** This article first appeared in movieScope, issue 19 **
This autumn, as sellers set off to MIP in Cannes and the book fair in Frankfurt, we are all looking more carefully at what we are selling. As an agency, we try to reflect back to our clients what the market tells us it wants. Of course, the market does not speak with one voice and is usually contradictory; while saying there is too much crime drama on TV, for example, they are busy developing more of it than ever before.
The market famously once said ’Give the public what they don’t know they want!’ So in this time of turmoil, what can writers—and those who work with them to create ideas—do to maximise chances of success?
Having writing as your only source of income, has meant becoming more flexible about what to write and for whom, and what the bottom-line payments have dropped to. I have several clients who have greatly increased their spec output, with detailed proposals, first acts or opening chapters, even with completed screenplays and novels.
Allowing a producer to run with a project for effectively no money can be turned to your advantage in some respects—except cash up front, of course. You become a partner, a co-producer. You get to participate in all the decisions (even those you don’t understand, where your reticence is appreciated); you are no longer the forgotten contributor to the team.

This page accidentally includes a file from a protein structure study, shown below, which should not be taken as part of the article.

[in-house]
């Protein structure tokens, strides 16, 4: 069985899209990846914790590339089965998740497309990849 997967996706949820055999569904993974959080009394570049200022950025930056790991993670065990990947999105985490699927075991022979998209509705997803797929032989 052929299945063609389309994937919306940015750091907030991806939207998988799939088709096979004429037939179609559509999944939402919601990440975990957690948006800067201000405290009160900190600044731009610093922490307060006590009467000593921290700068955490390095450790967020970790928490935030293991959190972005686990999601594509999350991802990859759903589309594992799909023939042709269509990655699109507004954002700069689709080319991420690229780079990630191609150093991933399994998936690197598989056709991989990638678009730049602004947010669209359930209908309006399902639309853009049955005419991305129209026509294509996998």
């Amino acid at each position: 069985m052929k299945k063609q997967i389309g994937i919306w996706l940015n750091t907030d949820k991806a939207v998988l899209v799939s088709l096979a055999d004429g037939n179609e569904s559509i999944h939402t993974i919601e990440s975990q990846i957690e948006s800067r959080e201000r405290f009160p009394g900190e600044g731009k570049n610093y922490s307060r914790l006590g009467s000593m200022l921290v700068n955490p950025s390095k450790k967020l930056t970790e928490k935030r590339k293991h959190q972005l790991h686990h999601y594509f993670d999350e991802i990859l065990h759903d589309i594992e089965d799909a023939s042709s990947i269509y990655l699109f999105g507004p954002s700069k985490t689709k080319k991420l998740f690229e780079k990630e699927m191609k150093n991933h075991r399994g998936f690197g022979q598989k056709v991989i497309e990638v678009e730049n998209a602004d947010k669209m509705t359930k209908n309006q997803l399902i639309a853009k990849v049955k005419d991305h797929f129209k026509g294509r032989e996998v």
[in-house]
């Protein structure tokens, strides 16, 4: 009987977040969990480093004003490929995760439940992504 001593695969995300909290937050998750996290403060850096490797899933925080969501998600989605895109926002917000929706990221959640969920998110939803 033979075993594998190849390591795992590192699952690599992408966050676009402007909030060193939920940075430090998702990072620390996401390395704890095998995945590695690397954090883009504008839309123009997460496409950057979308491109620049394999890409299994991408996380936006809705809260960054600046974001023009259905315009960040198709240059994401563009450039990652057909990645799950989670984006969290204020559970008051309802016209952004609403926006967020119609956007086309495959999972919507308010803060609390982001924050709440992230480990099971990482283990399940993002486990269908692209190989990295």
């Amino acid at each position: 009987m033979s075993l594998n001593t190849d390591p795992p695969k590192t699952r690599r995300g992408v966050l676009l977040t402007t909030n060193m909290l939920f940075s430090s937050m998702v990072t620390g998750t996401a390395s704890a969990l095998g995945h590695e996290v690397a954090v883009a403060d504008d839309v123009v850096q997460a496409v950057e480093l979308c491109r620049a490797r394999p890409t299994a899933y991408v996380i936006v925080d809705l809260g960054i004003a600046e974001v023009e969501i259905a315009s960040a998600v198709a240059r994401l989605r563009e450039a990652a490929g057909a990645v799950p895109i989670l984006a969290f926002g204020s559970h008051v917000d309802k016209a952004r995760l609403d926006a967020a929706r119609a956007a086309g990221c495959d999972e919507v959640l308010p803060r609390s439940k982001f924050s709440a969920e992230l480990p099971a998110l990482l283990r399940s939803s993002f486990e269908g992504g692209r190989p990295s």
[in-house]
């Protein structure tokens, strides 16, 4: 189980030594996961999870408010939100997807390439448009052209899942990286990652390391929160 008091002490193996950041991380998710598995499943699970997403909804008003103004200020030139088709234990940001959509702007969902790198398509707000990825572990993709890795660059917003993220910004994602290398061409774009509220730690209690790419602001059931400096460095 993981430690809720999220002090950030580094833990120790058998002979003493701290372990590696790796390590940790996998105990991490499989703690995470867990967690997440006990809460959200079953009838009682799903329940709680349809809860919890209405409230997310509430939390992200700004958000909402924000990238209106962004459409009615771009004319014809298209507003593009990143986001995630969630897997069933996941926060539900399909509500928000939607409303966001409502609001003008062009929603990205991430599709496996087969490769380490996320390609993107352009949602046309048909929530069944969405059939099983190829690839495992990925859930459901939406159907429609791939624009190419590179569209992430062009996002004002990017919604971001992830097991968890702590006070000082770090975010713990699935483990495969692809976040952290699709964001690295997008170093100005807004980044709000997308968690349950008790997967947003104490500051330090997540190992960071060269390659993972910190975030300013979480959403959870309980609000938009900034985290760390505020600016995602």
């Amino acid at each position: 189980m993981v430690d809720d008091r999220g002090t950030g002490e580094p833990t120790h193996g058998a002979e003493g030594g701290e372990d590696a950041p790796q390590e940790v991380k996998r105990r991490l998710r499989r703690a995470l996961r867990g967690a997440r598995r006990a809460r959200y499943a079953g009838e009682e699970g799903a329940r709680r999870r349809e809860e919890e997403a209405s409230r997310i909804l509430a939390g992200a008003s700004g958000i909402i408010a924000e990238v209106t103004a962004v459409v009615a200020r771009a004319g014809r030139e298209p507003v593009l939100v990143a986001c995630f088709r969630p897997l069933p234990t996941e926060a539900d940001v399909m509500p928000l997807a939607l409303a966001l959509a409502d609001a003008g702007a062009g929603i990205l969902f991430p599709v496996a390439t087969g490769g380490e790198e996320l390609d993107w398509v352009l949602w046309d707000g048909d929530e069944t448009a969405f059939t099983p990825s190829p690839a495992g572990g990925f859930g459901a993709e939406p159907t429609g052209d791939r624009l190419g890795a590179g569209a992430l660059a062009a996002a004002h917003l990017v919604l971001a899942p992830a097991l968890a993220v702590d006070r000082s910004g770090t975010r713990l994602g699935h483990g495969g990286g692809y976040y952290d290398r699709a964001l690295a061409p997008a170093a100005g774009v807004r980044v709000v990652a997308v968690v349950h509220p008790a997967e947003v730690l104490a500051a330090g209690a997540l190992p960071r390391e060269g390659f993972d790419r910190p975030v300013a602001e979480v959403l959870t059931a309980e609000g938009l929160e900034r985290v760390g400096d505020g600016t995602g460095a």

Being good at interviewing is an art that is very much part of being a good writer.
I do not share the view that if writers did not exist there would be nothing for producers to produce. If writers did not exist, wannabe writers would flood in to fill the vacuum. What we should all be looking at is ‘added value’: how can you add value to your output and potential so that you get the gig?
To start with, you need to understand more about the marketplace than you thought possible. There is always more to learn because it is based on constantly shifting sands. Secondly, you need to know more about the buyer’s needs than even they know themselves. With the web and schmoozing all this is possible; being good at interviewing is an art that is very much part of being a good writer.
I estimate that the biggest change over the last decade in how writers spend their professional time is that less is spent on writing and more is spent on marketing yourself on social media sites, following other people’s blogs and attending networking events. Time should also be spent studying the trade papers and their email equivalents for every crumb of information. And since less is being developed by producers and broadcasters, you have to invest in developing it yourself. Make sure that anyone you sign material to only has it for a short time and that you get a bonus if it goes ahead, and you will be in good company with a number of writers who are making the recession pay.